No, it is just one part. Another important part is how to tell an intersex person that they have this certain variation. Because often there is no need for operation, and no need for any kind of medical treatment. But it is crucial for intersex people that they know this when they see for example a different doctor so they can get the treatment they need. Oftentimes parents are afraid to tell children about their variation, because they believe that this is something shameful. The teams then have to push parents to inform their children and convince them as legal guardians that they are obliged by law but also due to medical practice to inform their children.

What is the focus of your part pf the study?

I focus on medical teams and different support groups that may or may not be involved in the shared decision-making. I investigate what happens when an intersex child is born, how these medical professionals come together and decide how to convey information about intersex children to their parents, telling them what it means to have an intersex child but also to let these medical teams get involved.

One of your study’s goals is to find the ideal composition of the medical team. Did you find it already?

Yes. It should include medical professionals, psychosocial support providers as well as peer support groups for parents and peer support groups for intersex people. These two groups are usually not present in the medical teams.

Why are peer support groups so important?

Because they consist of people who lived this life and experienced the medical treatments. And you need to have somebody who knows what it means to have an intersex child or – even more importantly – to live an intersex life.

How do you find such peer supporters?

It depends on the country. In certain countries there are support groups who have been there three decades already. In the big cities of the United States for example, Germany and the United Kingdom, you find respective associations. But in Slovenia, where I come from, and even in Sweden, you have hardly any intersexual support groups.

Where does Switzerland stand?

Switzerland is a pioneer when it comes to ethical recommendations for the treatment of people with VSC – these are even more progressive than the German ones. The Swiss Ethics Advisory Board published these standards in 2012.That brought a positive change in the political debate in other countries that followed, such as Belgium. In Germany they changed the law. But also countries like Argentina and Columbia have been very progressive in this field by showing that these medical treatments are done for the good of the child and that they should respect the autonomy. So, not everything which is progressive is accomplished in the global north.

What are the most important findings in your work so far?

First, that psychosocial support is not yet as developed as it should be: my research and other studies show that this support still plays a subordinate role. Psychologists and psychiatrists very rarely see a child with VSC and his or her family without the presence of a doctor.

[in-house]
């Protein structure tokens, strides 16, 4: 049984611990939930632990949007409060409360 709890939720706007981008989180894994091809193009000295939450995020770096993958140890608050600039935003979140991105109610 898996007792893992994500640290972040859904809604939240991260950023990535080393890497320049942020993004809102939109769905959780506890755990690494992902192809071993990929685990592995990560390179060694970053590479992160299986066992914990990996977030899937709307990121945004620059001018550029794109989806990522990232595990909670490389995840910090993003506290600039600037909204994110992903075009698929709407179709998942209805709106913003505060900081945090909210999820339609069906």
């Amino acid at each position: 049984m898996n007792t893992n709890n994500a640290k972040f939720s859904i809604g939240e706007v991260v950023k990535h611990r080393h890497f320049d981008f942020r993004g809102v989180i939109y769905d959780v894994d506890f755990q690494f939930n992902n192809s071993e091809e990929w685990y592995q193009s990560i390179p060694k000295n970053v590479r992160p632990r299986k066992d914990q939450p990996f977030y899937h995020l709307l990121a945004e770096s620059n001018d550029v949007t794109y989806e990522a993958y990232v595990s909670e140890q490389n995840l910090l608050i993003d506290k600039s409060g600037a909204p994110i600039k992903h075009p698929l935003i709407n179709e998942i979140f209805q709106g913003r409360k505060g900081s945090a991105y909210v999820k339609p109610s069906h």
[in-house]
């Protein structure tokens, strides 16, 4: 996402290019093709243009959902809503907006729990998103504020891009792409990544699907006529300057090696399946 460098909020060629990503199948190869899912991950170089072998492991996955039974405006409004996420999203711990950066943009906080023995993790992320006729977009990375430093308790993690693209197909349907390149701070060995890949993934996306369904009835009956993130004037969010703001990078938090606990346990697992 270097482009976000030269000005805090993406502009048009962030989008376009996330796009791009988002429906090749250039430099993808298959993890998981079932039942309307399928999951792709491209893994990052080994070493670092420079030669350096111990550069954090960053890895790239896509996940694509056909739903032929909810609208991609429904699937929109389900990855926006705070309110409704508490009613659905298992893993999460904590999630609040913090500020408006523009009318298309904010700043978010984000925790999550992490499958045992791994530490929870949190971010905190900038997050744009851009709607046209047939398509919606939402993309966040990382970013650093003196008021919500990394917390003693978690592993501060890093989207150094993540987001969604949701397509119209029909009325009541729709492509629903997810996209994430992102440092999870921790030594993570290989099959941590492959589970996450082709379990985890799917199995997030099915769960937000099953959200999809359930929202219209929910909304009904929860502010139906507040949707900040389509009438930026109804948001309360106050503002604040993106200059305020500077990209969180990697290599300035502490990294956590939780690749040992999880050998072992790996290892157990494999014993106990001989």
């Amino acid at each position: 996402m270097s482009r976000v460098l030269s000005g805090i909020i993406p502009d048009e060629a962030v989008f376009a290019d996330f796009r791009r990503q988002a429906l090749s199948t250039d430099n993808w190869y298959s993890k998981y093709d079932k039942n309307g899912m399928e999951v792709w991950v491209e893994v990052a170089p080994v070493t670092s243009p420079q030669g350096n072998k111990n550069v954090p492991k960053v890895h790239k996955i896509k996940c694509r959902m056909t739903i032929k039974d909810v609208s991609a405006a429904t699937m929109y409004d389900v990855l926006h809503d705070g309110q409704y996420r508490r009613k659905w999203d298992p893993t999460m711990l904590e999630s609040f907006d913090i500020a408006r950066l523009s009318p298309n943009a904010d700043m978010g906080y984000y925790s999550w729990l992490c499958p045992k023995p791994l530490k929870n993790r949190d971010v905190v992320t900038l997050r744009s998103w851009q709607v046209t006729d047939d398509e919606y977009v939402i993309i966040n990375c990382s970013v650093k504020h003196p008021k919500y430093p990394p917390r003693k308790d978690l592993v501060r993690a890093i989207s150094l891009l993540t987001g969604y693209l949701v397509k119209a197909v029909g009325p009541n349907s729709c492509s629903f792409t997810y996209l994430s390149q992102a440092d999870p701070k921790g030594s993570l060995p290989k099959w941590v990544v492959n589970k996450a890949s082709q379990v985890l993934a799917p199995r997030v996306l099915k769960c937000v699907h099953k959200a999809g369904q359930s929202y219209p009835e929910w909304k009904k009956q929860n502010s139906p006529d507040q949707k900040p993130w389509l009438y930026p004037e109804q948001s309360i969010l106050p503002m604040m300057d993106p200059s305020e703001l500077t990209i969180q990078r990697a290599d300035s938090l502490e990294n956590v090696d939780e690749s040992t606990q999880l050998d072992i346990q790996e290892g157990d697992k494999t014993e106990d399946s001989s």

And the second?

Transition of care from childhood to adulthood happens very rarely. Adults with VSC have difficulties in finding appropriate medical care. Treatment for such people is very much focused on paediatrics. This is probably the most important finding of my study, which I hope will also bring about a change for people with VSC. One of the aims of this project is to write ethical recommendations for the medical treatment of these people, and this will be part of that.

And where are the biggest challenges in implementing these study results?

Jürg Streuli: We must not give up. It takes time. Change is a process that may fail if we do not continue to reach out to each other and if we say goodbye to each other too soon. It may be that activists lose patience at some point – understandably so, because medicine and society are enormously tenacious in their changes. The Federal Council has now decided that it does not want a third gender. The justification was that society is not yet ready and that sounds understandable, but it is too sweeping. We have a consensus culture and for that we also need development.

Are you in favour of a third sex?

I am in favour of steps that remove unnecessary hurdles. For example, I don’t think gender should be in the passport. It is not in the ID either.

Will adult treatment be the follow-up project to INIA?

We have been trying to build a good transition for many years – but it is very difficult. There is a lack of holistic approaches. But there is much reason for hope and already follow-up projects that can build on our findings from INIA: in a Citizen Science project at the University of Zurich, for example, we are trying to firmly establish transprofessional cooperation at eye level with all stakeholders with an umbrella organisation in Switzerland. It’s mostly small but steady steps with an ongoing learning process that take us forward. Especially from the peer support groups, the families, but also the growing children, we still have much to learn.

Interview with Martin Gramc
Jürg Streuli

Dr. med. Jürg Streuli has been a Senior Assistant at the Institute of Biomedical Ethics at the University of Zurich since 2015, as well as a Senior Physician at the Children's Hospital Zurich and, since 2019, a Senior Physician at the Children's Hospital of Eastern Switzerland in St. Gallen. He studied medicine in Zurich and specialised in medical ethics and palliative care in childhood and adolescence. Jürg Streuli is married, father of two children and lives in Uznach.

Martin Gramc

Martin Gramc is an LGBTIQ+ activist, researcher and author from Slovenia. He graduated with a Master's degree in Gender Studies from the University of Ljubljana in 2018 and then worked at the Peace Institute in Ljubljana and in various LGBTI+ organisations and campaigns in his home country, in Croatia and in Germany (Berlin). Since January 2021, he has been working as a PhD student at the University of Zurich.

Horizon 2020 Project

INIA: Intersex – New Interdisciplinary Approaches

  • Programme: Marie Skłodowska-Curie European Training Networks
  • Duration: 1. March 2020 – 31. August 2024 (54 months)
  • Contribution for University of Zurich: 562’553 €